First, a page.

CANADA FX DEBT-C$ weaker in risk-off move after U.S. drops bomb

    * Canadian dollar settles at C$1.3328, or 75.05 U.S. cents
    * Loonie reverses after touching strongest since Feb. 28
    * Bond prices mixed across flatter yield curve
    * 10-year, 20-year yields hit nearly 5-month low

    By Morgan Sharp
    TORONTO, April 13 (Reuters) - The Canadian dollar turned
weaker on Thursday after hitting a 6-week high, with investors
selling the loonie as geopolitical tensions took on more
significance after news that the United States had dropped a
massive bomb in Afghanistan.
    The currency had earlier been boosted by higher oil prices
and domestic manufacturing sales that fell less than expected.
    "Today we're being whipsawed by geopolitical risk,
specifically the news about the bomb in Afghanistan," said Mazen
Issa, a senior currency strategist at TD Securities.
    The U.S. military said it dropped "the Mother of All Bombs,"
the largest non-nuclear device it has ever unleashed in combat,
on a network of caves and tunnels used by Islamic State in
eastern Afghanistan on Thursday.             
    The fall for the Canadian currency also came as the U.S.
dollar rebounded from a heavy hit after U.S. President Donald
Trump said the greenback was getting too strong and that he
would prefer the Federal Reserve to keep interest rates low.
    The Canadian dollar          settled at C$1.3328 to the
greenback, or 75.05 U.S. cents, weaker than the Bank of Canada's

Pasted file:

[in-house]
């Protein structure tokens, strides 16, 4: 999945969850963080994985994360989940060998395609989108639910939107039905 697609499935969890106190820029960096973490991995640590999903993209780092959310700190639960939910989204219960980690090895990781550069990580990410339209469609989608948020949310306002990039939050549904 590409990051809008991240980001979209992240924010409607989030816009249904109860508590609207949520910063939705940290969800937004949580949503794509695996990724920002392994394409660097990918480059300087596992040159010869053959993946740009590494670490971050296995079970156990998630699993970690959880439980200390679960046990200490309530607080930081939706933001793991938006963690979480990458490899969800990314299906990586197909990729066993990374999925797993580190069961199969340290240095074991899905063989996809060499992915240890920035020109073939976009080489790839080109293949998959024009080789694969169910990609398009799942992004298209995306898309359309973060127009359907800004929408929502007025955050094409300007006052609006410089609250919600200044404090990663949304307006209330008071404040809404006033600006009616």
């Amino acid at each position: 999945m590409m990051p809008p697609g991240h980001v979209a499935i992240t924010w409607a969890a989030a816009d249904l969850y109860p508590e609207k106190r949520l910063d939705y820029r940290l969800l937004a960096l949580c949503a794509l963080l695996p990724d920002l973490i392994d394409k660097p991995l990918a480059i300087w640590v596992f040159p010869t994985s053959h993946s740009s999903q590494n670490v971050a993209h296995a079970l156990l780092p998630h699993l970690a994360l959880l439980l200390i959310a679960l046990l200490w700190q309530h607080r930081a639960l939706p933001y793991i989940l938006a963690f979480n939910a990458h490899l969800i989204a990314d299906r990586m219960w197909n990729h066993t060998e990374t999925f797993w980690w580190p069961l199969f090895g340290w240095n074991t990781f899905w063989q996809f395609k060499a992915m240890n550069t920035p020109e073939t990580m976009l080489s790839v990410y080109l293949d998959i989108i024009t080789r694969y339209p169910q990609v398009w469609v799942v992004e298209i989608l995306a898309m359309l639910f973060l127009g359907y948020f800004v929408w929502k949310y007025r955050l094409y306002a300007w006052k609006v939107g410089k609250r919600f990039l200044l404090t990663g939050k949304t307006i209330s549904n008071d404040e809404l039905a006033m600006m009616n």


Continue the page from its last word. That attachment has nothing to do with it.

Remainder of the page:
official close on Wednesday of C$1.3273, or 75.34 U.S. cents.
    It gained 0.6 percent over the week, helped by a less dovish
tone out of the Bank of Canada on Wednesday.             
    Canadian markets will be closed on Friday for the Good
Friday holiday.
    Prices of oil, one of Canada's major exports, were little
changed after a strong week of gains in which crude benchmarks
recouped most of March's losses.      
    Canadian manufacturing sales fell 0.2 percent in February
after three consecutive months of increases, weighed down by
declines in the vehicle assembly sector, data from Statistics
Canada showed.
    The decrease was not as steep as the 0.7 percent decline
economists had expected, while sales volumes rose 0.1 percent.
    "Canadian manufacturing is still on an upward trajectory,
and will contribute solidly to GDP growth" said Bill Adams,
senior international economist at The PNC Financial Services
Group in a research note.
    Canadian government bond prices were mixed across a flatter
yield curve, with the two-year            down half a cent to
yield 0.728 percent and the 10-year             price up 10
Canadian cents to yield 1.494 percent, its lowest since
    The 20-year issue and U.S. benchmark yields also hovered
near a five-month trough.             

 (Additional reporting by Fergal Smith; Editing by Bernard Orr
and James Dalgleish)